Chapter The politics of washoku: Japan’s gastronationalism and gastrodiplomacy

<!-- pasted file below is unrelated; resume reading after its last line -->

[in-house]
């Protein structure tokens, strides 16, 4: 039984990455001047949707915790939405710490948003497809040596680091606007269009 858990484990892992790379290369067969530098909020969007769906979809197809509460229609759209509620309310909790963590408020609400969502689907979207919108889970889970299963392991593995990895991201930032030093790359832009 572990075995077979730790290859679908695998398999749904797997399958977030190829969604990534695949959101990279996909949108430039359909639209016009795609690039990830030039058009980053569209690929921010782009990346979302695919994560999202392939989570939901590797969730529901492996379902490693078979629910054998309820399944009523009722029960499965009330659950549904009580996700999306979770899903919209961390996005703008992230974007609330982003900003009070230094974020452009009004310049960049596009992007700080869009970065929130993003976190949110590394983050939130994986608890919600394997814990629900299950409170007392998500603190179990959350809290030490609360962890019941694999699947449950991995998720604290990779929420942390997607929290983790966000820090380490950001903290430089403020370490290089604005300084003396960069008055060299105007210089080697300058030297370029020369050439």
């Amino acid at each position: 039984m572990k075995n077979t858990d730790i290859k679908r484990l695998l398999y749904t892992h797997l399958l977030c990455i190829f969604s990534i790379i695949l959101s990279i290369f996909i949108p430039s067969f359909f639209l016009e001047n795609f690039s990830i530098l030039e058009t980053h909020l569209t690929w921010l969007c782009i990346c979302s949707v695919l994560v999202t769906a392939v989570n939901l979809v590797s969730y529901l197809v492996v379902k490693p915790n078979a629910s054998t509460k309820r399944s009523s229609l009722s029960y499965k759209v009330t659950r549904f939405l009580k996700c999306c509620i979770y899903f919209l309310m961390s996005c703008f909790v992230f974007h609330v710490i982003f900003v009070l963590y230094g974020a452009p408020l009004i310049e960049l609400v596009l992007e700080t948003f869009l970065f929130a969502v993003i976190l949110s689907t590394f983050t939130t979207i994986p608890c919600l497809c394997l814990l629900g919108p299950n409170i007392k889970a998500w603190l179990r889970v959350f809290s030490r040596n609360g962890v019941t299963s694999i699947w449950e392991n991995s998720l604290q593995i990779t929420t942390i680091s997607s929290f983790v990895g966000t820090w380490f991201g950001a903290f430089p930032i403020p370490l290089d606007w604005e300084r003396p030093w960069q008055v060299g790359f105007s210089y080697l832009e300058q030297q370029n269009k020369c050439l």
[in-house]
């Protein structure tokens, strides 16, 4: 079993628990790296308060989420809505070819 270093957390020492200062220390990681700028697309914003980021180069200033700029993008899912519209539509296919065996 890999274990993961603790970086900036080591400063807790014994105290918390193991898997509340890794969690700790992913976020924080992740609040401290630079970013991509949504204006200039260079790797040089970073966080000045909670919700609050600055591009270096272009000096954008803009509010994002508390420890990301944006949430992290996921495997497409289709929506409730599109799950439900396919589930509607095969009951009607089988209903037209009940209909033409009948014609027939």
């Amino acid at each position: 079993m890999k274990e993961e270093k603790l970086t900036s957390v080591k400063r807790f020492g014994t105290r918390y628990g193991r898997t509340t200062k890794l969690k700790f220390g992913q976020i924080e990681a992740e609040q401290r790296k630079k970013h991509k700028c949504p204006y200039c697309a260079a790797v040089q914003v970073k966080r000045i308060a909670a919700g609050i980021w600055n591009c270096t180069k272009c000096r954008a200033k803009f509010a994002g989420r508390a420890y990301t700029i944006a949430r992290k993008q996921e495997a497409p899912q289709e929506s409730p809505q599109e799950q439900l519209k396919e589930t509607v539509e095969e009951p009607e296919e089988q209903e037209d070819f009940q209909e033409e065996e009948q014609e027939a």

In this paper, we will explore the political construction of washoku by analyzing Japan’s recent strategy of gastronationalism and gastrodiplomacy. We will argue that the definition of washoku, as inscribed in the UNESCO’s International Cultural Heritage List in 2013, is the result of a process of invention of tradition whose aim is to homogenize and preserve national identity and project this identity abroad. While emphasizing the role of food as an essential element of national identity, we will also show that the promotion of washoku is also motivated by the need to address several issues of broader domestic politics. Starting from the assumption that Japan’s low food self-sufficiency rate could be improved only by increasing the demand for Japanese food, the government implemented a strategy of promotion of washoku at home (gastronationalism) and abroad (gastrodiplomacy) in order to increase both the domestic consumption of traditional food and the export of agrifood products.